continue as a presidential candi-
date even if Sen. Kefauver defeats
him in California's June 5 primary
election.
The California primary general-
ly is regarded as a showdown for
the two Democratic presidential
aspirants.
Stevenson said, "It will be very
significant, but whether it will be
decisive I can't say. I certainly
will continue as a candidate-even
if' Kefauver, wins-but of course I
don't know whether anybody would
then support my candidacy."
Churches P1lan
Good Friday
Observances
Several local churches are plan-
ning special services today in ob-
servance of Good Friday.
The Lutheran Student Asocia-
tion is sponsoring a special 7:30
breakfast this morning, as well as
regular services from 12 noon to
3 p.m.
Community Tie Ore services are
being scheduled by the First
Methodist Church from noon to
3 p.m.
The Episcopal Student Founda-
tion is also planning a Good Fri-
day service from nbon to 3 p.m.
St. Mary's Chapel has scheduled
several services to mark the Easter
season.
A midnight service will be held
on Holy Saturday, in addition to
the traditional Good Friday ser-
vice.
The traditional Jewish Passover
season will continue until next
Tuesday. Community service will
be held at Hillel at 8 p.m. today
and 9 p.m. tomorrow. Students are
invited to attend.

r, "has lost a great deal of stand-
. '
SWorld TNews
Roundup:_
By The Associated Press
BATON ROUGE, La.--A state
judge yesterday issued a prelimi-
nary, ban -against National Asso-
ciation for the Advancement of
Colored People activities in Louisi-
ana just about the time a federal
judge ordered the state to show
whether it should halt its' prose-
cution.
The double-barreled court ac-
tion developed almost simultane-
ously in Baton Rouge and New
Orleans.
* * *
WASHINGTON-- P r e s i d e n t
Dwight D. Eisenhower had anoth-
er long mystery meeting yesterday
with Secretary of State John Fos-
ter Dulles and this time Attorney,
General Herbert Brownell sat in.
There was no disclosure off icial-
ly of what this second such session
in two days was about.
But it stimulated further specu-
lation that high policy decisions,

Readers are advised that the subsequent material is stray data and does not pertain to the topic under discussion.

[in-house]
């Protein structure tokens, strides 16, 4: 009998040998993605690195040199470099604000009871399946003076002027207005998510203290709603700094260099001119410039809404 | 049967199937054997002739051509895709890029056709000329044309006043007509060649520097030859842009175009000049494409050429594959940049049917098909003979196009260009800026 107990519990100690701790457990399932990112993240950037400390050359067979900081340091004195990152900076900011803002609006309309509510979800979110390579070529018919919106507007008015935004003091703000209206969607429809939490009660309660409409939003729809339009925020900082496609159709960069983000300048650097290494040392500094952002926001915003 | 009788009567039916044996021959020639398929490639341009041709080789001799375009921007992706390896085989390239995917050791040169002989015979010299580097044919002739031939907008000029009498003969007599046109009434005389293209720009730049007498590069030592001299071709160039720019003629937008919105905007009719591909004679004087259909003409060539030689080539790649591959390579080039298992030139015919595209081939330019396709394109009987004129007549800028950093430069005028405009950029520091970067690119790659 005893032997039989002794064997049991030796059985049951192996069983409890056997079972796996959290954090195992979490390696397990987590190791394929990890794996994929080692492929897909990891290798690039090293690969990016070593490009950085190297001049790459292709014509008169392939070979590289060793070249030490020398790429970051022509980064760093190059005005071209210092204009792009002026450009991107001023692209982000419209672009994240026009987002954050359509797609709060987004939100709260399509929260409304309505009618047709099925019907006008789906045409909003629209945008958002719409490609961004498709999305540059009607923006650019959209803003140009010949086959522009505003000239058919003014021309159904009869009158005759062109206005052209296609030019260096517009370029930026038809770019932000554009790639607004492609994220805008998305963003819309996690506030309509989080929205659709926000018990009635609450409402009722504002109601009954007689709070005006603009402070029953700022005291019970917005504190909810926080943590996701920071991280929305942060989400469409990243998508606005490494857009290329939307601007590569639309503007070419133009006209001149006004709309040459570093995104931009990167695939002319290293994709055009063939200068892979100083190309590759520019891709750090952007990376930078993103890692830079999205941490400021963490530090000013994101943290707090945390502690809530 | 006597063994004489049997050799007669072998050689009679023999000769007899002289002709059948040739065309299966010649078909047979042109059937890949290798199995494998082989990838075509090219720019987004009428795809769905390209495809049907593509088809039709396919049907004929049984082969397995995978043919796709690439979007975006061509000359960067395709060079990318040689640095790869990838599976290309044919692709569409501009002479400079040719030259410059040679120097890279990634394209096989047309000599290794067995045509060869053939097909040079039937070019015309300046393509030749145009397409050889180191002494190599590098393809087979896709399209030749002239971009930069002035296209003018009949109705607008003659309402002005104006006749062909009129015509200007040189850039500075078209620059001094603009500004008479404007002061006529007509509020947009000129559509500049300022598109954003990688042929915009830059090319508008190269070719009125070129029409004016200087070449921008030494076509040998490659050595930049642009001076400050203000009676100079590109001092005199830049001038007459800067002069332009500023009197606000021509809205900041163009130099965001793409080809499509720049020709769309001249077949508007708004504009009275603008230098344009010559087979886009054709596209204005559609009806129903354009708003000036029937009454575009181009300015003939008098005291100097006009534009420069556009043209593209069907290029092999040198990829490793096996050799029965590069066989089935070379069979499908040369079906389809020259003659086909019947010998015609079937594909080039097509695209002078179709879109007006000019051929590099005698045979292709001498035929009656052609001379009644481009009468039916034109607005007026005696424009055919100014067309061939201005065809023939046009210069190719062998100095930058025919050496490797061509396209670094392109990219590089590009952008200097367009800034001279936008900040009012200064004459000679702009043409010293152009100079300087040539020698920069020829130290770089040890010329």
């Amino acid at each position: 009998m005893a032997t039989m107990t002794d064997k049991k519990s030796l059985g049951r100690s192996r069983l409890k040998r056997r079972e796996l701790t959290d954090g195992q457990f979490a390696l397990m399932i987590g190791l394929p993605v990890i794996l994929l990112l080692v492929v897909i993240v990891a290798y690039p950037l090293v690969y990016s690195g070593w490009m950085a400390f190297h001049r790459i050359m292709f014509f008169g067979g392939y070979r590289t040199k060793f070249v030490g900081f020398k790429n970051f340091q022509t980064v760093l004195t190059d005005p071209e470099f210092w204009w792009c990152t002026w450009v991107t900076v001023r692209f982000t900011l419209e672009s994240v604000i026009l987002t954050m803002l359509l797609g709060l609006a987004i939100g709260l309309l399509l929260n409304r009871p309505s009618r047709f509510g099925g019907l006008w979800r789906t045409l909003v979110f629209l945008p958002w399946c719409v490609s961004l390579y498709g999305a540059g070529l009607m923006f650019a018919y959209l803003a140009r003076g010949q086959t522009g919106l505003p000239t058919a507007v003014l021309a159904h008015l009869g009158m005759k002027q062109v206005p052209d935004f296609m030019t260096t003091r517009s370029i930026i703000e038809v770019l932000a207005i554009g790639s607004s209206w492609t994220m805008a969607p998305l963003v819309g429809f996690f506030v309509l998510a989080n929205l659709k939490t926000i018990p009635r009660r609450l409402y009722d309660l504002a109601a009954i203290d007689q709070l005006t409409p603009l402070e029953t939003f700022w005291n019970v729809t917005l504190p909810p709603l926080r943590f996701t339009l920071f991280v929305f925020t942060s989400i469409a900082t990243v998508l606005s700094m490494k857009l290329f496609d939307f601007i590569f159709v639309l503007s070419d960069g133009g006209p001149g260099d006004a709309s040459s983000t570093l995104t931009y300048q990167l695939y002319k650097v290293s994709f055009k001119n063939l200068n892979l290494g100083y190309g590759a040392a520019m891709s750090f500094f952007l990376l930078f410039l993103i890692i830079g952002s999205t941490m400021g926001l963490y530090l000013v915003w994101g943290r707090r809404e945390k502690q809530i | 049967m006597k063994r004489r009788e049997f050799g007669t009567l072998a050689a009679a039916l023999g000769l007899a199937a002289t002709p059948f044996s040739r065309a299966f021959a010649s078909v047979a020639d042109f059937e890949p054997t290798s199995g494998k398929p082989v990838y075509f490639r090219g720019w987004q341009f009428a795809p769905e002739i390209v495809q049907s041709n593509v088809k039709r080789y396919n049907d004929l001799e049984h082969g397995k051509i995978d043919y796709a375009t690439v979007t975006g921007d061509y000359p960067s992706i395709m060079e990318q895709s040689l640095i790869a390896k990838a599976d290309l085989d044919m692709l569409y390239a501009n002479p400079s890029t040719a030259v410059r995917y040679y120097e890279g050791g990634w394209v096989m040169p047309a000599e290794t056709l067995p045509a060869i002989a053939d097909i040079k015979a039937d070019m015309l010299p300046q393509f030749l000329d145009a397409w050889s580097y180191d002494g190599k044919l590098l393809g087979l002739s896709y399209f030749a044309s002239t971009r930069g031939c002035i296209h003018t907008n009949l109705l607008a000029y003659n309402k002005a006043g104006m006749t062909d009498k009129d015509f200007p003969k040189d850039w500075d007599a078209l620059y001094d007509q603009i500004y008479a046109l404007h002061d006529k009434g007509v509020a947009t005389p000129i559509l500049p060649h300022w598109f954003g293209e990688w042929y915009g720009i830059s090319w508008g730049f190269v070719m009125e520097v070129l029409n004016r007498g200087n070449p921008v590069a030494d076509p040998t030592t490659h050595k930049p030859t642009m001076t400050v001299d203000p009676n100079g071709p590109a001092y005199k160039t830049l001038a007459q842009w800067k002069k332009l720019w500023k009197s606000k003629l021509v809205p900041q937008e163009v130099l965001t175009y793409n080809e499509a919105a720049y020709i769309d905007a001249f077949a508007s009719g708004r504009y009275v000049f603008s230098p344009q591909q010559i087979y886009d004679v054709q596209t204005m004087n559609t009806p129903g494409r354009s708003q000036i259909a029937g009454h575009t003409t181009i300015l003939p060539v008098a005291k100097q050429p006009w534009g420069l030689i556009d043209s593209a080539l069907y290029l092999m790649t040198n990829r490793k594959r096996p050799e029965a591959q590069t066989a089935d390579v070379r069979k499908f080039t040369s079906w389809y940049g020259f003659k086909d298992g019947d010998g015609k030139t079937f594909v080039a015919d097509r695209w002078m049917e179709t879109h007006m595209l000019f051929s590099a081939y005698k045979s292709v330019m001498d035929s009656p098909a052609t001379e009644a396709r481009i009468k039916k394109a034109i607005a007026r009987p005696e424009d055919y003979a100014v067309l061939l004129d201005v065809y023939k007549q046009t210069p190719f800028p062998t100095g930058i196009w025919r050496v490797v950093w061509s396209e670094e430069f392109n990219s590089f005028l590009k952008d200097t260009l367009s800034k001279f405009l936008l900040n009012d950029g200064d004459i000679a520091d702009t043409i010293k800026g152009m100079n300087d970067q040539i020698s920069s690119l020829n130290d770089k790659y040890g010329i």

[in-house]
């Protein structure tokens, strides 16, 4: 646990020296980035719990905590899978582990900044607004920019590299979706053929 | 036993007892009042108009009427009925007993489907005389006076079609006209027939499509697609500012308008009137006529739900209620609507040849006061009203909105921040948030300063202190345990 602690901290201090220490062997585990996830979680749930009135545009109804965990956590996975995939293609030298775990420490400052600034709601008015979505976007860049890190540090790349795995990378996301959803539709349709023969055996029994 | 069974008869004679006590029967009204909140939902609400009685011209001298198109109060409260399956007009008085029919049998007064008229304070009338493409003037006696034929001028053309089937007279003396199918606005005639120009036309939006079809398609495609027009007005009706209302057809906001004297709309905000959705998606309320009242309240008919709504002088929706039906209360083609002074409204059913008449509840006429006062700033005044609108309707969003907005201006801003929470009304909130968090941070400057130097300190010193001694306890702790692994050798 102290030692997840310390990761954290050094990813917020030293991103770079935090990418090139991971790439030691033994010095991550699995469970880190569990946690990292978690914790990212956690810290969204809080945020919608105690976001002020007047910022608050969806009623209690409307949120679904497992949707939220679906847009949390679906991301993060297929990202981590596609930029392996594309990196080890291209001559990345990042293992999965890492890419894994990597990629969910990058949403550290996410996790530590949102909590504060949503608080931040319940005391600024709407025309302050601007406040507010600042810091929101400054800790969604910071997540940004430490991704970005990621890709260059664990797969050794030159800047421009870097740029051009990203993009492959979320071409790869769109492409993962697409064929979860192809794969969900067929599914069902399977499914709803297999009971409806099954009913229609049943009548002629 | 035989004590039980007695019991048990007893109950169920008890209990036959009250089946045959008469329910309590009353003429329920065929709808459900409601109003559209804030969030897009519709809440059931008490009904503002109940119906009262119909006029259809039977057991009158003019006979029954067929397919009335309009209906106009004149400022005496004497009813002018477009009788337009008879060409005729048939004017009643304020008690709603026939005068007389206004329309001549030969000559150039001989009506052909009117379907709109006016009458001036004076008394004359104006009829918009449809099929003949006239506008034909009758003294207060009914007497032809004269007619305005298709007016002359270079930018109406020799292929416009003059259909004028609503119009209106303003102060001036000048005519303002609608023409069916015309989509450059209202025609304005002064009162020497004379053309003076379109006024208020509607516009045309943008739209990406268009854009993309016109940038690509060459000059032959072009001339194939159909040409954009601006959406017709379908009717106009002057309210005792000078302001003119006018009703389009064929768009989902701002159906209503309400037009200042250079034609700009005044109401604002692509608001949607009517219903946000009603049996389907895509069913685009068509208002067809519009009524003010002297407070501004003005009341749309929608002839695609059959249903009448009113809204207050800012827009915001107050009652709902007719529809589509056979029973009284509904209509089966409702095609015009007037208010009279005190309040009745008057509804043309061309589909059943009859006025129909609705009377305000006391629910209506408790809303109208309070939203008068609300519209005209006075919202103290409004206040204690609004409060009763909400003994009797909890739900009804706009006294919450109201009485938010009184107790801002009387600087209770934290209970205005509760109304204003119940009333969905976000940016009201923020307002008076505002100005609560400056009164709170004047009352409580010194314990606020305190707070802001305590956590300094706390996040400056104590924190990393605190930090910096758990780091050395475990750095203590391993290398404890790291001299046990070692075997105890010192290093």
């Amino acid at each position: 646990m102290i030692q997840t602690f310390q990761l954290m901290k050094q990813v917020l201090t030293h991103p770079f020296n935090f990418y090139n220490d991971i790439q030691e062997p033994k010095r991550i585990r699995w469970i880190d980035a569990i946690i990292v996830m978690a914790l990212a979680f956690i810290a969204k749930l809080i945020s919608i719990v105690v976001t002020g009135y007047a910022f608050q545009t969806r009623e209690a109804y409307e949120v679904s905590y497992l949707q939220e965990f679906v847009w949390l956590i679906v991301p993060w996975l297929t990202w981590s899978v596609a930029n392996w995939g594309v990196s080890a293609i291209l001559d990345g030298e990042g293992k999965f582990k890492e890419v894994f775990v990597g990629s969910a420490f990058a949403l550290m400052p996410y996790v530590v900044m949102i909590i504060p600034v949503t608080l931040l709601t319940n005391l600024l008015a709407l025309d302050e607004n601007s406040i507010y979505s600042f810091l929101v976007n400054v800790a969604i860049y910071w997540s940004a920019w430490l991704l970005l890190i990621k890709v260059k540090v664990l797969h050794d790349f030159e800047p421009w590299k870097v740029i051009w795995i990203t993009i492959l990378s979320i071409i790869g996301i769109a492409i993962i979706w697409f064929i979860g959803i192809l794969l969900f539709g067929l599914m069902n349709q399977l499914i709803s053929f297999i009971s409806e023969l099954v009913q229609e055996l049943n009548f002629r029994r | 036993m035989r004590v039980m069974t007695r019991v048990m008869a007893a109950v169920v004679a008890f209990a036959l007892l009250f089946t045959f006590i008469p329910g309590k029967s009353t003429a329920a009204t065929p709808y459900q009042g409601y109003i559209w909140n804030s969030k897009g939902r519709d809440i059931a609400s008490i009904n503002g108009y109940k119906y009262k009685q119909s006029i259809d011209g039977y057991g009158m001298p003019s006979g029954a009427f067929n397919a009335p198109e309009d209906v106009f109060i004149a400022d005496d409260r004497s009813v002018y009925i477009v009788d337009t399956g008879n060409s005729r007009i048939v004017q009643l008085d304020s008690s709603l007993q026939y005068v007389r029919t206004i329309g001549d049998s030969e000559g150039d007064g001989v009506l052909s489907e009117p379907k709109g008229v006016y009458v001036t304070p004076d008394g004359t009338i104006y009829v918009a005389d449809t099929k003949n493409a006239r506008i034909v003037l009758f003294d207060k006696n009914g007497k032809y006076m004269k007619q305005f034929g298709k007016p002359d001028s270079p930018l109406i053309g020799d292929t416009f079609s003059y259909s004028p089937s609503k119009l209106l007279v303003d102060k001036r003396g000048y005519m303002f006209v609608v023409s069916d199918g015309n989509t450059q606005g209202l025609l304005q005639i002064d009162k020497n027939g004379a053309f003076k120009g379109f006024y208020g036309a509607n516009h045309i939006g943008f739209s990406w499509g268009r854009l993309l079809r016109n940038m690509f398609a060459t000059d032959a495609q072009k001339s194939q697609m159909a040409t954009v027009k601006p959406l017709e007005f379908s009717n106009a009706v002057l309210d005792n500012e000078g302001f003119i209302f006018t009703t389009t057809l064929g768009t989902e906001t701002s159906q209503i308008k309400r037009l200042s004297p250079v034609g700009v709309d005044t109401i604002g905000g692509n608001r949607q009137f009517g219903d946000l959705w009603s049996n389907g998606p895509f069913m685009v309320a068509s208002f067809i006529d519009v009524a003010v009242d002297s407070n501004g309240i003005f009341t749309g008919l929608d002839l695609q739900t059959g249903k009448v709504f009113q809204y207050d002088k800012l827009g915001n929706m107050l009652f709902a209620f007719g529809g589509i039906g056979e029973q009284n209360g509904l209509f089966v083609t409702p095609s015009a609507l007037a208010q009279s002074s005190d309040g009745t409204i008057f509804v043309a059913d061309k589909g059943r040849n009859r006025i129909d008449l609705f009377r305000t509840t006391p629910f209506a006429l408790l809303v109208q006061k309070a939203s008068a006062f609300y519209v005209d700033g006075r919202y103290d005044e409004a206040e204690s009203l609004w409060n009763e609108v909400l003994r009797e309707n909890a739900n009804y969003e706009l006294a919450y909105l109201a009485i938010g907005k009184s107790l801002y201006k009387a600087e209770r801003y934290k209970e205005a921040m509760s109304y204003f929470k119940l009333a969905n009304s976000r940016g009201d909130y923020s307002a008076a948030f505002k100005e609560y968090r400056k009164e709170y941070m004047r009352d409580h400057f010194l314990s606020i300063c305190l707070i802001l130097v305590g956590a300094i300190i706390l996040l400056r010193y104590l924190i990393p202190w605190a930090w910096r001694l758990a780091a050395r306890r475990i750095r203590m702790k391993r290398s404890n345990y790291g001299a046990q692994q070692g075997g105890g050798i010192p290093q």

possibly dealing with the Middle
East and with disarmament nego-
tiations at London, are in -the
making.
,* * *
BAYTOWN, Tex.-An oil tank-
er exploded last night at, one of
the world's largest oil refineries--
in the midst of hundreds of ex-
plosion-potential industries on the
Houston ship channel.
Less than an hour later only
one casualty was admitted to a
hospital.
A spokesman from Humble Oil
and Refining Co. said the fire was
extinguished within a half hour.
But all entrances to the huge,
sprawling refinery were shut- off
and no one was permitted to
enter..
** *
WASHINGTON - The Senate
adopted a resolution yesterday
asking that the Justice Depart-
ment bring contempt of Congress
proceedings against Harvey Ma-
tusow, self-described former Com-
munist and liar.
The action was taken by voice
vote and without objection.
Matusow refused to answer
some questions asked him at pub-
lic hearings of the Senate Internal
Security subcommittee more than
a year ago.
Conviction for contempt carries
a penalty up. to a $1,000 fine or a
year's imprisonment, or both.

Not Certain
Island Important
As Plane Base
BULLETIN
REYKJAVIK, Iceland (P)-A
resolution by Parliament calling
for the withdrawal of United
States forces from Iceland may
not be pushed any further, in-
formed quarters said yesterday.
Further action is' considered
only if the Communists and the
National Defense parties gain
strength in the general elections
set for June 24.
These two teamed with other
minority parties In Jamming
through the resolution Wednes-
day night over the opposition of
the Conservative, government of
Premier Olafur Thorsh.
WASHINGTON (P) - American
officials are frankly worried pbout
the Iceland Parliament's demand
for withdrawal of United States
forces from that vital Atlantic de-
fense position.
A copy of the resolution adopted